Whereas the classical circadian studies identified the suprachiasmatic nucleus (SCN) in the brain as the core circadian oscillator, investigators have long appreciated the existence of circadian mechanisms in peripheral tissues.(12,13) This notion has been substantiated in recent studies of mPer2 promoter:Luciferase reporter mice.(14) In a manner parallel to the SCN, liver and muscle explants from these transgenic mice display a persistent oscillatory Luciferase profile for >20 days ex vivo.(14) In vivo, oscillators in peripheral tissues continue to operate even in animals where the SCN has been surgically ablated, showing that independent circadian oscillators exist within peripheral tissues. Recent studies from our laboratory and others have shown a pervasive activity of circadian mechanisms in adipose depots, liver, and other peripheral tissues.(15–20) Our transcriptomic analyses have shown that at least 15% or more of adipose tissue genes display a circadian expression profile.(15,16) In light of the extensive studies supporting the role of circadian mechanisms in bone metabolism,(21–40) we applied a combined quantitative RT-PCR (qRT-PCR) and Affymetrix microarray approach to examine the hypothesis that gene expression of multiple metabolic pathways in murine calvarial bone undergoes circadian oscillation. Because the mRNA levels of Bmal1, Clock, Cry, Dbp, Npas2, Per, Rev-erbα, and Rev-erb β displayed a robust and characteristic circadian rhythm in adipose tissues and liver, we focused our initial attention to their expression in calvarial bone.(15,16)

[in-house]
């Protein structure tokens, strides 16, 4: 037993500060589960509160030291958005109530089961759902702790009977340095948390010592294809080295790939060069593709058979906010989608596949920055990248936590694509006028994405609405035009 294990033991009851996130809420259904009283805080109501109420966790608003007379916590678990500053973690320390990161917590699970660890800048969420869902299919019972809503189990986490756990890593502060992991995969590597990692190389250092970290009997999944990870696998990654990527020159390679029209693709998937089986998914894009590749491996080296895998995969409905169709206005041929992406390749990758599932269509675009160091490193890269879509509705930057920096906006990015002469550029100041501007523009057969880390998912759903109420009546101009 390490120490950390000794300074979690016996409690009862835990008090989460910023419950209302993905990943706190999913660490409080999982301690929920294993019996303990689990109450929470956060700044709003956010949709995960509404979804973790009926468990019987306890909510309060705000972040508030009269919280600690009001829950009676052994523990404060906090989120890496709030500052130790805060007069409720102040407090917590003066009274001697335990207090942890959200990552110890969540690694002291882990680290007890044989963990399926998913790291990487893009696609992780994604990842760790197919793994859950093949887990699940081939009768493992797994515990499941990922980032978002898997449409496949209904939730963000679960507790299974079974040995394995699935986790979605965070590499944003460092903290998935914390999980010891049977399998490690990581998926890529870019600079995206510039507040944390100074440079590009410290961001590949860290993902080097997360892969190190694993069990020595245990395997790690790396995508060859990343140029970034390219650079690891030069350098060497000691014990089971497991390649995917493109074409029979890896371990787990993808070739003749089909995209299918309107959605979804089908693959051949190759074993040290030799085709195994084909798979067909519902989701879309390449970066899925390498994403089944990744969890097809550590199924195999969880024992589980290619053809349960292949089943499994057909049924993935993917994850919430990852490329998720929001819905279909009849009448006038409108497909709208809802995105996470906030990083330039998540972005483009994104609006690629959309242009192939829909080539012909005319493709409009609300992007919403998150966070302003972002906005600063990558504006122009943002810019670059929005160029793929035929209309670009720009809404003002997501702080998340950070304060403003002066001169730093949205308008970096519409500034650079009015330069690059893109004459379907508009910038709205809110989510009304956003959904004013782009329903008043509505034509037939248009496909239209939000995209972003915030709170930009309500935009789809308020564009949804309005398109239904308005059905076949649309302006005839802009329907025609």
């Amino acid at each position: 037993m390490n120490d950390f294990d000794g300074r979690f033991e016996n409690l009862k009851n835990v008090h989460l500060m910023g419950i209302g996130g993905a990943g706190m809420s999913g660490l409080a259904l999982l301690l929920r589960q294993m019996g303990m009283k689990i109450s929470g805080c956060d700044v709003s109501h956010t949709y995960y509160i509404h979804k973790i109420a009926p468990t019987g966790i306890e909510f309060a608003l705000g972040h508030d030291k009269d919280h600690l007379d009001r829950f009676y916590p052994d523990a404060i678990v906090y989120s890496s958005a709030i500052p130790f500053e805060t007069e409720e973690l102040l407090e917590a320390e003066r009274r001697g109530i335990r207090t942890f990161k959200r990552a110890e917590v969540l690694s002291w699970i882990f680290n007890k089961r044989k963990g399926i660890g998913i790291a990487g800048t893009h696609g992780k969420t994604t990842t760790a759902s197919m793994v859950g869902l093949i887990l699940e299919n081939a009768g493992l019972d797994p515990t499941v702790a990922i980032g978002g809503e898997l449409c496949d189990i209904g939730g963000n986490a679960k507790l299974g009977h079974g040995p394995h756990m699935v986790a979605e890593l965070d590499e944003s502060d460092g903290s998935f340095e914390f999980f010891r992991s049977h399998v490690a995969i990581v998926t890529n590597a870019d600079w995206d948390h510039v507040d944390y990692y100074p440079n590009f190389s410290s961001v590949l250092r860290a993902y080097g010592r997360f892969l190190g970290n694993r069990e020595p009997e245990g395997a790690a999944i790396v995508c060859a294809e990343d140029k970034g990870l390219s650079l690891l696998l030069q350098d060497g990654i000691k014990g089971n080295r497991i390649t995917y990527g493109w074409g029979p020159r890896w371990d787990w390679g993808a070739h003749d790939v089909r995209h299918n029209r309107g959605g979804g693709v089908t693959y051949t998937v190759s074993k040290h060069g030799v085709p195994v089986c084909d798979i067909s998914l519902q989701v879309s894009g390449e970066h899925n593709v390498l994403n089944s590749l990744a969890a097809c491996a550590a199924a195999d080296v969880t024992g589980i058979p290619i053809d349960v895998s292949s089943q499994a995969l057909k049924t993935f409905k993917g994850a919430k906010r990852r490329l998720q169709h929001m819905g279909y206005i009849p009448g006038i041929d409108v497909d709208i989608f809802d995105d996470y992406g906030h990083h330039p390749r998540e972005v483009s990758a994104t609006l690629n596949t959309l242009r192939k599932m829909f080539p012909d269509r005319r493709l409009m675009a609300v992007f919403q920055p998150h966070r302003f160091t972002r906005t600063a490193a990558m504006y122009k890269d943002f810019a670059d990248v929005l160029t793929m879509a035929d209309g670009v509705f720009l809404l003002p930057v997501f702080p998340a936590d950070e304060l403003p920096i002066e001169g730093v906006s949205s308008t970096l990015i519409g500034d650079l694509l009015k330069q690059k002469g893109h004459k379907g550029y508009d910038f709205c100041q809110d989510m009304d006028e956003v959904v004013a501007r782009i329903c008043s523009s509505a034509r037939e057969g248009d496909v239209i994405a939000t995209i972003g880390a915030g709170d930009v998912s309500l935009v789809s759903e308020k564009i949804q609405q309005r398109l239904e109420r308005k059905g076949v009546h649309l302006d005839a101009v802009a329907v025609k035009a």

MATERIALS AND METHODS

In vivo circadian studies